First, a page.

Earlier in the year, we attempted to analogize OpenZeppelin perfectly with Rust’s paradigm, enabling users to import contracts implemented by another user without problems and reuse the code. But we faced a challenge. Due to ink! low usability, and the fact that although ink! has guides on how to create your own ERC20, there is currently no library that can provide base implementations of ERC20 and how they can be imported/reused when customizing their own logic. At the moment, this kind of library is proving hard to create because of ink! Is not ready for that.
We took it upon ourselves to, therefore to re-writing smart contracts from solidity to ink!. As expected we faced considerable challenges along this path with a lot of unresolved questions as we explored deeper. For instance, several questions like:
How do you reuse ERC20 codes from examples in ink! repository?
How to do cross-contract calls?
How ink! calculates identifiers of function for cross-contract?
How to deploy an inherited contract?
How to override some basic logic and
And some other issues…
See here for the list of documented issues we faced while trying to work around creating a functional OpenZeppelin repository for ink!.
Typically our developers sought to get some of these answers of which we found answers to these questions in different places: the code of ink, some comments in issues, some examples in other repositories. For developers who typically look for ways to optimize their time, this is a problem as this information is not aggregated in one place. There’s no single library to help answer these questions. This resulted in another set of logical statements like:
“We need to show that the main problem is: the naming of traits influences identifiers of methods in smart contracts. It requires us to define one trait for ERC20 which must be implemented by everyone who wants to be part of the system (if everyone implements this trait, all will have the same identifiers).”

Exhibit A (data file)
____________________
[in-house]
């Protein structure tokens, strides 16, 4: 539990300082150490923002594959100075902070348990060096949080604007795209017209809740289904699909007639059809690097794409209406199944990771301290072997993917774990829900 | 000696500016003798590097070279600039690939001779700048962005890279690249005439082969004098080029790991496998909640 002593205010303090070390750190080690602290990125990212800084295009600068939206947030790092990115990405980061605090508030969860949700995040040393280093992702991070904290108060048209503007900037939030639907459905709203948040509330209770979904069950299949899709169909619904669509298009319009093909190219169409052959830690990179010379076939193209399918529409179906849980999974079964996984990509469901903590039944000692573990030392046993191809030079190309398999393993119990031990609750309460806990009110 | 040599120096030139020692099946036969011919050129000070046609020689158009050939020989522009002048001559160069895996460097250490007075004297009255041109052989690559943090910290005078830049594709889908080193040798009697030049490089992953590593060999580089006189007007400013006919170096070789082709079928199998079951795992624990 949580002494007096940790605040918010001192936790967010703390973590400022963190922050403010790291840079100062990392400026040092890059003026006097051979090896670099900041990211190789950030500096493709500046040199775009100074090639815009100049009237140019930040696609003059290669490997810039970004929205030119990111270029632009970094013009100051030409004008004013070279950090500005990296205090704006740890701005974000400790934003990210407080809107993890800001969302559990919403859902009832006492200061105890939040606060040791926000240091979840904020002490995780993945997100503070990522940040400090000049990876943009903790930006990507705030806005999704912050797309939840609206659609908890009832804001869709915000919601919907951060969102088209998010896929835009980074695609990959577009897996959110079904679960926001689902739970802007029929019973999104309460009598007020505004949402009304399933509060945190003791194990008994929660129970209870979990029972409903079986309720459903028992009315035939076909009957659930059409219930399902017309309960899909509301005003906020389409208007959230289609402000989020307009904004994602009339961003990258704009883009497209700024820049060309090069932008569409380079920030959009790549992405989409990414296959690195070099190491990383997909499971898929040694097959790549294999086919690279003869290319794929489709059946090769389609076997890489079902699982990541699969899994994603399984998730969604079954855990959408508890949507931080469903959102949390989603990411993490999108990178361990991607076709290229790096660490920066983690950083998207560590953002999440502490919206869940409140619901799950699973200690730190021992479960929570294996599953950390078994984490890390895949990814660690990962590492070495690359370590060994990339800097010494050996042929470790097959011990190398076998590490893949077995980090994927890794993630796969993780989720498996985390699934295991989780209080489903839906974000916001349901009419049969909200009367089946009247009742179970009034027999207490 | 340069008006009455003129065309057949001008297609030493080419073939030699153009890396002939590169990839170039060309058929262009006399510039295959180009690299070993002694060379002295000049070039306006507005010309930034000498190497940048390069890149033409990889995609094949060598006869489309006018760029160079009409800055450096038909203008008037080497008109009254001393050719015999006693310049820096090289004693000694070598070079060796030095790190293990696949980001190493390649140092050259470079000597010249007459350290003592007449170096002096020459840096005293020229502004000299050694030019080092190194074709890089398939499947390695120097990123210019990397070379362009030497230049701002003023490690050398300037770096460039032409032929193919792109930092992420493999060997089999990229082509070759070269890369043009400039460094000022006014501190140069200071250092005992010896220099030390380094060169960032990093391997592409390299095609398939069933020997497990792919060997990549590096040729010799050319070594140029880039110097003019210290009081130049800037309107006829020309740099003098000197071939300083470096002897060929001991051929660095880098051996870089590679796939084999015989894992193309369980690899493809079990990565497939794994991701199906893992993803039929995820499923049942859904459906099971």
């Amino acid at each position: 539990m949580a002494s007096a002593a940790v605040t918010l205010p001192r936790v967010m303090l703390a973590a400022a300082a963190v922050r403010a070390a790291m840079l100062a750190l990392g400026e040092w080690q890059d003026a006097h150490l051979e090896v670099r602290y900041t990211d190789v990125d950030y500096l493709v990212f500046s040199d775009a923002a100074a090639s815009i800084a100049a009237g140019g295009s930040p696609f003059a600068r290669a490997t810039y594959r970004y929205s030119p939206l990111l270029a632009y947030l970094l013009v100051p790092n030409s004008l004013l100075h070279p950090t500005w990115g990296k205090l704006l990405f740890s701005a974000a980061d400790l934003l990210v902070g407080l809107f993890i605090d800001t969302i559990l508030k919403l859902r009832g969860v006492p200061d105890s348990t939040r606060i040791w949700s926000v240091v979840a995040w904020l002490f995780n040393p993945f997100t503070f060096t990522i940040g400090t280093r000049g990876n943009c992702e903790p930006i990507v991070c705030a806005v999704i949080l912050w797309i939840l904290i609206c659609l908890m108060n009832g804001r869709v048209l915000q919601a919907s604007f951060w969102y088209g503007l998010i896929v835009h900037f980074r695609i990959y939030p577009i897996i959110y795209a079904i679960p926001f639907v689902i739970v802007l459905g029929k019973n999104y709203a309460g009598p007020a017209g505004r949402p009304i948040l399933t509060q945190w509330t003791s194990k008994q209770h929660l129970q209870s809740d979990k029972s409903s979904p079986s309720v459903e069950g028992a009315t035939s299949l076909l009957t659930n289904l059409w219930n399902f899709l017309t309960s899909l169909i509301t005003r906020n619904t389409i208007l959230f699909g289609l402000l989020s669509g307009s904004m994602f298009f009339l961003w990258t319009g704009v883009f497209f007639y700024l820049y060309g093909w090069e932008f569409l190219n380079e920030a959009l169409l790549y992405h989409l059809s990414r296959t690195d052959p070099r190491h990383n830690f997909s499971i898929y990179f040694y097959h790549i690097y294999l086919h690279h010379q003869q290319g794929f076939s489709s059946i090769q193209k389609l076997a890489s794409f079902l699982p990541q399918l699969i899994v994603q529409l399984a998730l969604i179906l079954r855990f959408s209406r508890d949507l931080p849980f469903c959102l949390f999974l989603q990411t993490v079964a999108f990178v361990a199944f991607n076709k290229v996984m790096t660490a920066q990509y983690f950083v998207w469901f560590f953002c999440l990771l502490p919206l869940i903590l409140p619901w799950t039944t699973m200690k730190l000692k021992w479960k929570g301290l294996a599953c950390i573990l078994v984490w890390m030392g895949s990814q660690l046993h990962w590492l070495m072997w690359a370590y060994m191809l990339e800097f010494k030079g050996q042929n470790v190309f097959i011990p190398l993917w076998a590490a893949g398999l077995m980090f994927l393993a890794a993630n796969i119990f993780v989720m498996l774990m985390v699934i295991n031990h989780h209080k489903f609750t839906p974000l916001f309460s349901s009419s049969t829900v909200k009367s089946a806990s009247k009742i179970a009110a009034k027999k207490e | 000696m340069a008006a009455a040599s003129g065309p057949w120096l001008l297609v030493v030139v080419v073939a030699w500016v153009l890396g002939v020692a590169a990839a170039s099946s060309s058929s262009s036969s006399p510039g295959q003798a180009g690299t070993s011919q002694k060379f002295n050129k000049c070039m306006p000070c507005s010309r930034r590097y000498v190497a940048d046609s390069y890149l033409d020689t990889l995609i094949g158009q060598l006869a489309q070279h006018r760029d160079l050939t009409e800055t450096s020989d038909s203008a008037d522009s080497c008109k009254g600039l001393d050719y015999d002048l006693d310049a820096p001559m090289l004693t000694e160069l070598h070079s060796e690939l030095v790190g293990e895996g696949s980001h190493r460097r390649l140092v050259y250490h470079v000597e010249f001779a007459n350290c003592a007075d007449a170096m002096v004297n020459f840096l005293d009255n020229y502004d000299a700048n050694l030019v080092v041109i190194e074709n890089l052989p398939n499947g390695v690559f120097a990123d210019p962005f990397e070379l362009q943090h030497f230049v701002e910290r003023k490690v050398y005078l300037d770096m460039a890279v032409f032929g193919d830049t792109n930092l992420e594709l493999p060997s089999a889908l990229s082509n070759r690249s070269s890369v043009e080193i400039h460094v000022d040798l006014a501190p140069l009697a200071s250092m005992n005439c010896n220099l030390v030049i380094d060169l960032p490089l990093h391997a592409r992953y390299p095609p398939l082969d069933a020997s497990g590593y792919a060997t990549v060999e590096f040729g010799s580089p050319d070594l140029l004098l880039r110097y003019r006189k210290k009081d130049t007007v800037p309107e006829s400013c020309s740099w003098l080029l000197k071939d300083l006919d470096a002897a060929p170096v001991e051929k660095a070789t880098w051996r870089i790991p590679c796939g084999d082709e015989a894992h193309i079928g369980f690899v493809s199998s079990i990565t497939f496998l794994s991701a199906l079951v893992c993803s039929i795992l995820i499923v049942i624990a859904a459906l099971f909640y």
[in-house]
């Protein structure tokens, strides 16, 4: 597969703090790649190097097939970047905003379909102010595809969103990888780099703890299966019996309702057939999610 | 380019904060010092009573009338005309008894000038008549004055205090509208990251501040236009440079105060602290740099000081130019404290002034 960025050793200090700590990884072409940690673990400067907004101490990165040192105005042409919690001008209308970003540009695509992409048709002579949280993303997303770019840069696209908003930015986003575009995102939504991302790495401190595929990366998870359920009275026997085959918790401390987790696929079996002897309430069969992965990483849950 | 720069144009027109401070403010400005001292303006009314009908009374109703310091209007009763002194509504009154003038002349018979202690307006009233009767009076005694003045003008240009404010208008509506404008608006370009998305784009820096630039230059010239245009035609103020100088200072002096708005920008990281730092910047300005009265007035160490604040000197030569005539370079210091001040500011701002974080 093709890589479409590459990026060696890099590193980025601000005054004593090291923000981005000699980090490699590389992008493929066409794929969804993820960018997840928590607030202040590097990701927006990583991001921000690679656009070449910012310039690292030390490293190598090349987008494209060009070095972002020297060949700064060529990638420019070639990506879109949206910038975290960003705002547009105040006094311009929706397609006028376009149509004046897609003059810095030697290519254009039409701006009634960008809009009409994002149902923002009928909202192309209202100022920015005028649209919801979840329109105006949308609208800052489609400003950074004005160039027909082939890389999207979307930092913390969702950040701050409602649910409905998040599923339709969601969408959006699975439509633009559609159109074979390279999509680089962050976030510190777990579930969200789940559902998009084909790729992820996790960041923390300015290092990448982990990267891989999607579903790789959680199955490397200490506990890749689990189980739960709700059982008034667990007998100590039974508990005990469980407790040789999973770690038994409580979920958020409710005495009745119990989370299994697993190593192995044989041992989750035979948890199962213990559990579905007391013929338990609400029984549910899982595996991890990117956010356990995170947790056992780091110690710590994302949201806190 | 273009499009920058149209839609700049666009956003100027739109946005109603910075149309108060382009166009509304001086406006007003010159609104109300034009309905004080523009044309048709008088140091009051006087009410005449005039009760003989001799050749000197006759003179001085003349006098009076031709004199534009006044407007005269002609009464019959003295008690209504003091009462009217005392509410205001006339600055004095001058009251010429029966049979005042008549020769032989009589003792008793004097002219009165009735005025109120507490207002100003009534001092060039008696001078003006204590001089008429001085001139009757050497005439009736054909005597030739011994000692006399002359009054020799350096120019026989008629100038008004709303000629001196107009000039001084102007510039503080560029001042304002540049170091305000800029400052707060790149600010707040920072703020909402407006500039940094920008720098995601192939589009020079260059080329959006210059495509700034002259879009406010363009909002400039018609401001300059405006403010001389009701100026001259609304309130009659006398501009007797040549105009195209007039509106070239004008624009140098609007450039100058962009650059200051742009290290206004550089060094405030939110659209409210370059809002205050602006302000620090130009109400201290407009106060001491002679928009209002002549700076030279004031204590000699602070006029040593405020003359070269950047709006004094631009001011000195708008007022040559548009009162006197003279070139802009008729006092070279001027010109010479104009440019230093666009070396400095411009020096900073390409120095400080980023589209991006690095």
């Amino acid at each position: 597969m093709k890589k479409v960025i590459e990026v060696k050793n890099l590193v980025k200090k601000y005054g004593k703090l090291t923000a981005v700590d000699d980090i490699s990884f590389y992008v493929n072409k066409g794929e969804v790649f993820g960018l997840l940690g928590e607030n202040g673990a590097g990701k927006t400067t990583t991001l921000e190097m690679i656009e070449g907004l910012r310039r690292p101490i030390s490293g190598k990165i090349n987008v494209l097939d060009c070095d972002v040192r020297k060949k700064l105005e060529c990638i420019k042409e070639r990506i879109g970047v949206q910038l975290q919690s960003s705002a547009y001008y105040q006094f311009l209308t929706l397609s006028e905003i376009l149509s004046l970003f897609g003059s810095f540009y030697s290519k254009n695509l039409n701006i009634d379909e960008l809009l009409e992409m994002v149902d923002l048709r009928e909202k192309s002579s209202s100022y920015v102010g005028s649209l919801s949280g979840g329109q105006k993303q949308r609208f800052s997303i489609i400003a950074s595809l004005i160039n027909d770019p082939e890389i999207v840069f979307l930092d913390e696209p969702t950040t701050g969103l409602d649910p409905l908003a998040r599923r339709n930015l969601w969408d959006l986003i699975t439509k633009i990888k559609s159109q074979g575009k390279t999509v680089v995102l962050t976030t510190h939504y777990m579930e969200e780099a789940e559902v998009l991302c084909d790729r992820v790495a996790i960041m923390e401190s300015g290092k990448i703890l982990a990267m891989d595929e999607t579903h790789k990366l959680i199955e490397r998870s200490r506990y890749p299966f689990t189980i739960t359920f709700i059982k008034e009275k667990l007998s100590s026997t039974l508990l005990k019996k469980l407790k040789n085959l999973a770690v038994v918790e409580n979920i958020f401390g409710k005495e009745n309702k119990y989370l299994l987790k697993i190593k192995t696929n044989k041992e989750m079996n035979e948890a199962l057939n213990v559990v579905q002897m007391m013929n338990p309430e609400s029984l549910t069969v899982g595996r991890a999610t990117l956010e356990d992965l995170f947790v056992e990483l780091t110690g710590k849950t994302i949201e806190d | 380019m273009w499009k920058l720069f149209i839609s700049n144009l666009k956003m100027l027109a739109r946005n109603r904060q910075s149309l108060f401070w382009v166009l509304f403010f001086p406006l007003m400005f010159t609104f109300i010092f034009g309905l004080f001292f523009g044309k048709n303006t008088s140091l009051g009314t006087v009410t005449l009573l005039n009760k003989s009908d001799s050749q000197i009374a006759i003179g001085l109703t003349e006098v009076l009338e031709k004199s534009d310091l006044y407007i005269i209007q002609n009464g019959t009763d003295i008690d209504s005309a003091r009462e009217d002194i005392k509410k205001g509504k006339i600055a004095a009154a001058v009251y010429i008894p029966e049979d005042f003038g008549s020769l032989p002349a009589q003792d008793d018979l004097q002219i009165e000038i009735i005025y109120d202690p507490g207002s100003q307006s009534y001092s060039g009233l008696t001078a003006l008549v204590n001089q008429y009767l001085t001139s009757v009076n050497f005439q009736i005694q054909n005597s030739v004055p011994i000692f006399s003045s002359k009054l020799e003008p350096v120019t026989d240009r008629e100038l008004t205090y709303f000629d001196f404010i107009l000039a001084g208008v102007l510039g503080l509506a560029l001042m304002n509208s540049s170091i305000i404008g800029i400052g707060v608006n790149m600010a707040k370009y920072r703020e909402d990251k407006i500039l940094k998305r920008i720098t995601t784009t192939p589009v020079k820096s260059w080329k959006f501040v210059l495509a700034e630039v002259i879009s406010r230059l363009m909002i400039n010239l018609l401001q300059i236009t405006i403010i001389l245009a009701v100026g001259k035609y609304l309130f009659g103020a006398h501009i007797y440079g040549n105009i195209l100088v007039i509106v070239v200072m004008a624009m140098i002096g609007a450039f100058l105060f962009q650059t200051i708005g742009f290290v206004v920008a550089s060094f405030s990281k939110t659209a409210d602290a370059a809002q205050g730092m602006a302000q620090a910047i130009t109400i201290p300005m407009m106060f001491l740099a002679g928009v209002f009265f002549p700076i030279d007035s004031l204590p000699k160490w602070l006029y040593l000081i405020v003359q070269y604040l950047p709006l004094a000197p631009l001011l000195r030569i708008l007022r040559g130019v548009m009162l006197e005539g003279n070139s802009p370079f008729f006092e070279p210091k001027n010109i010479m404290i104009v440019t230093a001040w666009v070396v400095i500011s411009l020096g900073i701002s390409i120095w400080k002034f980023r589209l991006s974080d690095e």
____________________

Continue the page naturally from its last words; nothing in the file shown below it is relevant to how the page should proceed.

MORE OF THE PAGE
This, therefore, represents the core of our decision on standardization and creating a functional repository. So we thought of another idea added to our quest of rewriting contracts from solidity to ink!. What if we create a library ensuring that anyone who googles OpenZeppelin for ink! finds our library? Surely, this would save developers ample time, we thought. It seemed like a pretty interesting idea but, of course, a daunting challenge as it will require periodic maintenance to help keep the library updated.
This is what led to creating Openbrush, an early alpha of OpenZeppelin library for developers.
Project timeline on rewriting for OpenBrush
During re-writing of smart contracts, we investigated how ink! works, what we can do in the direction of code reuse and changing the structure of our project.
After 2 weeks of rigorous research, we defined our vision of how to build the project and contracts on the current version of ink!. It’s important for us to have a BIG PICTURE, hence, we also defined what we want to see in the final stage of ink!.
However, before we can reach the final stage ink! We must first resolve a set of issues we highlighted earlier. So, for now, we will provide a library on rust level. And we suggest building the architecture of any project in this manner.
It took our team about a week after answering vital questions, defining the architecture and writing basic logic (all these took us a month to complete before moving on to the next stage) in addition a week to directly work on OpenBrush and release the earliest alpha. We extracted standard code from our project and moved it to OpenBrush. We will refactor it for public usage and continue fixing issues as we encounter them. But you can already use it as an example.
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